With flood waters subsided, area responders, volunteers and scientists have a clearer picture of the severity of last week’s storm, and of their own astonishment the region didn’t fare much worse.
The storm began when a frontal system completely stalled over the north coast, then delivered its full payload of rain uninterrupted for two days. The Northwest Regional Airport recorded 119mm over 48 hours, the equivalent of 64 per cent of the average norm for the month of October.
Although winds in the Terrace area peaked at only 60 km/h, the storm delivered powerful blows to other regions in the northwest, signaling the beginning of the winter storm season, says Environment Canada meteorologist Matt MacDonald. “It was pretty significant in terms of wind and rain. But of course in Terrace the biggest factor of this storm was the rainfall.”
The rain triggered flood warnings all the way to Prince Rupert and Haida Gwaii and north to Stewart. River-flow returns measured anywhere between 10-year and 100-year highs, flows so intense the data from several creeks and rivers exceeded the measuring capabilities of the River Forecast Centre. Analysts instead relied on historic data to extrapolate their numbers.
“Watching the data come in we were surprised at times we weren’t hearing of more significant impacts,” Dave Campbell, head of B.C. river forecasting, said. “In the time I’ve been here I’ve never seen anything quite like it. It was definitely a big storm event, in the top three or four in 50 years.”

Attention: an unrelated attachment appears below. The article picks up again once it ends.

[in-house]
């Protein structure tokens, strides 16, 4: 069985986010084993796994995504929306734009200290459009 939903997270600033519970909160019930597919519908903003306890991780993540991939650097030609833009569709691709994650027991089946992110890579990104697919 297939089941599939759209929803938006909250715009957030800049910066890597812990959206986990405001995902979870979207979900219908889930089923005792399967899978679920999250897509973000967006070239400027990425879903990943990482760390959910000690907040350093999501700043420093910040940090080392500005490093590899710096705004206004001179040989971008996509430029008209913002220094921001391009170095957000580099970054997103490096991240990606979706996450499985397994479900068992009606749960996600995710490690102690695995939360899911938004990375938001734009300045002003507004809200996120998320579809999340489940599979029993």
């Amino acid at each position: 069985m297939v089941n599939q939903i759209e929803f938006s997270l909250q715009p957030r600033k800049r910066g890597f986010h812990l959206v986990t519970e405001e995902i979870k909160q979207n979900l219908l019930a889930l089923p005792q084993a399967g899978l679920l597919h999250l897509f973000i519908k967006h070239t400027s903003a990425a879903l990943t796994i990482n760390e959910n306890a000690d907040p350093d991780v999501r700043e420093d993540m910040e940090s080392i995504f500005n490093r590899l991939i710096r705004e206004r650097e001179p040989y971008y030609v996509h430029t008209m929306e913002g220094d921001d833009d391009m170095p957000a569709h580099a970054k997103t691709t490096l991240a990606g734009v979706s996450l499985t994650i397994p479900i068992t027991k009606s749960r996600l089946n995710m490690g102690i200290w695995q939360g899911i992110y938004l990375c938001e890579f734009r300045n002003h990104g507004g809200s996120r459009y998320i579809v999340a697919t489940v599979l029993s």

The water volumes were most evident when the Williams Creek Bridge, on Old Lakelse Lake Drive, washed out early morning on Oct. 25. Thornhill resident Yves Thibault narrowly escaped serious injury or death when his small sedan struck a sinkhole at the foot of the bridge that extended down to the strong current. Because he had passed over the bridge just 15 minutes prior, a washout was the furthest thought on his mind.
“There was someone on the other side with a small yellow light,” he said. “I didn’t think anything of it, just that he was giving me the okay to cross—it’s a single lane bridge.”
The light was a warning from a Nechako Northcoast Construction employee, who later told Thibault he had been driving over the bridge just as the washout began. Thibault’s car approached just minutes later.
“I didn’t see nothing. It’s pitch black, it’s raining, my low beams are on. All of a sudden there’s a thud and I’m stopped.
“I was a bit shook up. I didn’t really know what was going on. Then I opened my door, holy shit, I could have fallen in the hole. Probably drown.”
Thibault said it would be 60 to 90 minutes before the bridge was properly blocked off. No one was injured.
The smaller creeks and rivers like this were impacted the most by the heavy rains. The Skeena itself was the only river to stay within its regular storm flows, but one of its tributaries, the Zymoetz, reached levels of 3,500 cubic metres per second, surpassing the previous record of 3,100 during the storm of 1978, in which bridges were washed out up and down Hwy16.
The Zymoetz narrows significantly within a 60-foot span as it passes beneath a highway overpass then a rail bridge. The pressure from this bottleneck forced the levels up fast enough for the regional district to issue an evacuation order for roughly 30 homes in New Remo.
“It’s not like a regular rolling flood in this area, but the water is just backing up and filling in all the sloughs,” Terrace deputy fire chief Dave Jephson said.